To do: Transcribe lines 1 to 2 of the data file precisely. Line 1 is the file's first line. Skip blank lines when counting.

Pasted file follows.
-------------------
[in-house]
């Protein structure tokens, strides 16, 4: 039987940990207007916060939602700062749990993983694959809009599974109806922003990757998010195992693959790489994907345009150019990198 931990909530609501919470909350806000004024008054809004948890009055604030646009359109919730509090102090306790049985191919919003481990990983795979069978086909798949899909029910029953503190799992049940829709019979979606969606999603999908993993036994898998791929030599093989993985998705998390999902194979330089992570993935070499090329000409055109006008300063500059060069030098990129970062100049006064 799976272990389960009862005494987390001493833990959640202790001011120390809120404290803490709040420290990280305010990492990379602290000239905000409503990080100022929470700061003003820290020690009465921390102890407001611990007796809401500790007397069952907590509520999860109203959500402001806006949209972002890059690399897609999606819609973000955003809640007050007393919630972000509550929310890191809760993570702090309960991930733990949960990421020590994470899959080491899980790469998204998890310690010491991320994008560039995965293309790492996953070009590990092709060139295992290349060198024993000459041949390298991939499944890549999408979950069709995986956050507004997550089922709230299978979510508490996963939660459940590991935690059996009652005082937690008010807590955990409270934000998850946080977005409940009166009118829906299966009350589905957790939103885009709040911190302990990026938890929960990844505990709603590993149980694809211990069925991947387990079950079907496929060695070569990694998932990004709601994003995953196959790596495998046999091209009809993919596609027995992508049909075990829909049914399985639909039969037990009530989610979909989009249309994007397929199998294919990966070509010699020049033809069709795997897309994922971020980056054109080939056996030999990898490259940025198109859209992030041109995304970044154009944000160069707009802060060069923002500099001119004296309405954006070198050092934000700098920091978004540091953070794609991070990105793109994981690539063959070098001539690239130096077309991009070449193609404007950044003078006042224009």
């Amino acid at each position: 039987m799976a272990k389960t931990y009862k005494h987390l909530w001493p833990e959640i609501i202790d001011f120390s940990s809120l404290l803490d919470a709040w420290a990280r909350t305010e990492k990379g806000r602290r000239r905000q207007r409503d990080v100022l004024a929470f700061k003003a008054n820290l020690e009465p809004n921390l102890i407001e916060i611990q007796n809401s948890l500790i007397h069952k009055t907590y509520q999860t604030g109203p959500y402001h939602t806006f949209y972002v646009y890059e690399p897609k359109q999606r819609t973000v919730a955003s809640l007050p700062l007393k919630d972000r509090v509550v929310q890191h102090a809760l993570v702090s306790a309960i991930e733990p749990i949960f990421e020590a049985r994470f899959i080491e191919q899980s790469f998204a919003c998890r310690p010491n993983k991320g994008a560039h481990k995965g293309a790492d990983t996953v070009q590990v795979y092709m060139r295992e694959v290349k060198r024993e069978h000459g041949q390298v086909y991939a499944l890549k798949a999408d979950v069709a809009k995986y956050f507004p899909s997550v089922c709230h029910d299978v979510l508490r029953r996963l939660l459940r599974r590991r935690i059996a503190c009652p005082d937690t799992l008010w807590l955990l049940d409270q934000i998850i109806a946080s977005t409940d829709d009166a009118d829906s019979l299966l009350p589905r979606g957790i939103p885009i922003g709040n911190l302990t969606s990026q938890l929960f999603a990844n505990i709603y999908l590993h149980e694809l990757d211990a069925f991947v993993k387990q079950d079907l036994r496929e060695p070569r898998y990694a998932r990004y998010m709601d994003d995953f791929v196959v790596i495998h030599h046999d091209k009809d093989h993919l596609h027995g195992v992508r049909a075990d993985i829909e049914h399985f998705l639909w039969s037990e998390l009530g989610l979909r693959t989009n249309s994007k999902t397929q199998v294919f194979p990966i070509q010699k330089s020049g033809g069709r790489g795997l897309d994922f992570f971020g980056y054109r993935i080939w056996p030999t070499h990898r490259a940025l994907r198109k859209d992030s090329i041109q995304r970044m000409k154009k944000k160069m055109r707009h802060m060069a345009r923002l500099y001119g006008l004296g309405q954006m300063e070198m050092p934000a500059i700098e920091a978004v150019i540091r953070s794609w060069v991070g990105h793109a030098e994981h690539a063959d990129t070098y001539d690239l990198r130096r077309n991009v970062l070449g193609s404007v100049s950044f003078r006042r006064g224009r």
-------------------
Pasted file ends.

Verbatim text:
[in-house]
């Protein structure tokens, strides 16, 4: 039987940990207007916060939602700062749990993983694959809009599974109806922003990757998010195992693959790489994907345009150019990198 931990909530609501919470909350806000004024008054809004948890009055604030646009359109919730509090102090306790049985191919919003481990990983795979069978086909798949899909029910029953503190799992049940829709019979979606969606999603999908993993036994898998791929030599093989993985998705998390999902194979330089992570993935070499090329000409055109006008300063500059060069030098990129970062100049006064 799976272990389960009862005494987390001493833990959640202790001011120390809120404290803490709040420290990280305010990492990379602290000239905000409503990080100022929470700061003003820290020690009465921390102890407001611990007796809401500790007397069952907590509520999860109203959500402001806006949209972002890059690399897609999606819609973000955003809640007050007393919630972000509550929310890191809760993570702090309960991930733990949960990421020590994470899959080491899980790469998204998890310690010491991320994008560039995965293309790492996953070009590990092709060139295992290349060198024993000459041949390298991939499944890549999408979950069709995986956050507004997550089922709230299978979510508490996963939660459940590991935690059996009652005082937690008010807590955990409270934000998850946080977005409940009166009118829906299966009350589905957790939103885009709040911190302990990026938890929960990844505990709603590993149980694809211990069925991947387990079950079907496929060695070569990694998932990004709601994003995953196959790596495998046999091209009809993919596609027995992508049909075990829909049914399985639909039969037990009530989610979909989009249309994007397929199998294919990966070509010699020049033809069709795997897309994922971020980056054109080939056996030999990898490259940025198109859209992030041109995304970044154009944000160069707009802060060069923002500099001119004296309405954006070198050092934000700098920091978004540091953070794609991070990105793109994981690539063959070098001539690239130096077309991009070449193609404007950044003078006042224009």